Following the inquest into the death of Raymond Silverfox, Yukon RCMP Superintendent Peter Clark demonstrated an improved standard of responsibility for managing individuals under his command.
“. . . I acknowledge that the RCMP did not meet the high standard of care we have established for ourselves and that you should expect us to achieve. I want to speak openly about this and how the RCMP has reacted.
Before I do that – I would first like to again express my sincere condolences and regret to Mr. Raymond Silverfox’s family, his loved ones, his friends and his community.
I am shocked and disappointed, as are many members of the RCMP that Mr. Silverfox had to endure the insensitive and callous treatment he endured while he was in our care.
We have failed you and we have failed ourselves.
I can only imagine how difficult it must have been hearing about how he was treated while in custody.
He deserved much better from us and there is no question that we fell short… we didn’t live up to your expectations or the standards we have set for ourselves….and for that…we apologize . . . “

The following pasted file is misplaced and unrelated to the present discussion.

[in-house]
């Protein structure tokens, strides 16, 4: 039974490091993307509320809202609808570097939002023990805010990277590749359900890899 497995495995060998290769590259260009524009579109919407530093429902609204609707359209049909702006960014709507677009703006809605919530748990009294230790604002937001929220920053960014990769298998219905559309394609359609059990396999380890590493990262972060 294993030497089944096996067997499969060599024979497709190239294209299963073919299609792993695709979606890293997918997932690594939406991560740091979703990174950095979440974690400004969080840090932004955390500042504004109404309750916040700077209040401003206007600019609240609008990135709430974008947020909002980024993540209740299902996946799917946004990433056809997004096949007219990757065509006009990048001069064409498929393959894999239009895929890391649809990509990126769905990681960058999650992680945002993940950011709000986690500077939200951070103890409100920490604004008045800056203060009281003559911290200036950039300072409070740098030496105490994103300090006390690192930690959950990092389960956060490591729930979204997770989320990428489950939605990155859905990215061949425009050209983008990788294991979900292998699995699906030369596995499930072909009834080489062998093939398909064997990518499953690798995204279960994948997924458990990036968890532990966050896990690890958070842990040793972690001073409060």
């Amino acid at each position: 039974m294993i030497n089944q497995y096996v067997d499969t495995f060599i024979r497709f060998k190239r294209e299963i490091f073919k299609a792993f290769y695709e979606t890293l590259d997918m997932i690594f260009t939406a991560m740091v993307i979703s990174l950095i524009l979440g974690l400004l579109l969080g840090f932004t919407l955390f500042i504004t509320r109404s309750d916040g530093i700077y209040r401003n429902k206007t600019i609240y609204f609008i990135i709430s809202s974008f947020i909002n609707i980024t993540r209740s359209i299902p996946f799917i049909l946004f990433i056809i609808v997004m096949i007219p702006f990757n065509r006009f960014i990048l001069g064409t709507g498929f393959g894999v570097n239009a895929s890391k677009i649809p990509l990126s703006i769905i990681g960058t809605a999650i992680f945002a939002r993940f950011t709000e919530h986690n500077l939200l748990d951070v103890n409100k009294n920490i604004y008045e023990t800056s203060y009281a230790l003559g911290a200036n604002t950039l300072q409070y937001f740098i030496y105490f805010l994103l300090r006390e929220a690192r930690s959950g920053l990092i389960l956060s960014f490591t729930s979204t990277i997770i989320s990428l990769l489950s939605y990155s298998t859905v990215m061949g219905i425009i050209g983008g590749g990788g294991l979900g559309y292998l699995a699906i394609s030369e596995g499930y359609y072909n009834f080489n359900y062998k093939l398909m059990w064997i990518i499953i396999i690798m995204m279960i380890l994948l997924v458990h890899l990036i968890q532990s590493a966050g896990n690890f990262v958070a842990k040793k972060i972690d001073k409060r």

I have written much here at Northern Insights about failures at the highest levels of the RCMP. There have been many situations where wrongdoing was clear to any reasonable person yet admission of error was not in the RCMP playbook. And, since recognition of error is a precursor to correction, similar incidents were repeated. The organization has been unwilling to learn from its mistakes.
There are signs of change. Sup’t Clark’s near unequivocal apology is one of those. It took 18 months and questions remain unanswered but this is a far better performance than we have seen in typical deaths in custody. One issue that I see as troubling and inadequately explained is that the audio recordings from the cell block were not transcribed until April 2010, three days before the Coroner’s Inquest. It is beyond belief that experienced investigators of sudden death paid no attention to the audio tapes for almost a year and a half.
But, this is an improvement in the RCMP’s self-examination. Citizens must continue paying close attention and the organization must keep improving. Read more at the Whitehorse Star.
I agree that the recent acknowledgement of mistakes and apologies to the mother the victim of the YVR murder and in the Siverfox incident are a “minor” improvement in RCMP behaviour. However saying I'm sorry with a sad face is no substitute for a real change in culture and policy and some process that will insure accountability.
Perhaps if the RCMP examined their recruiting and training processes. For starters quit recruiting, training and sending bullies with no conscience into service.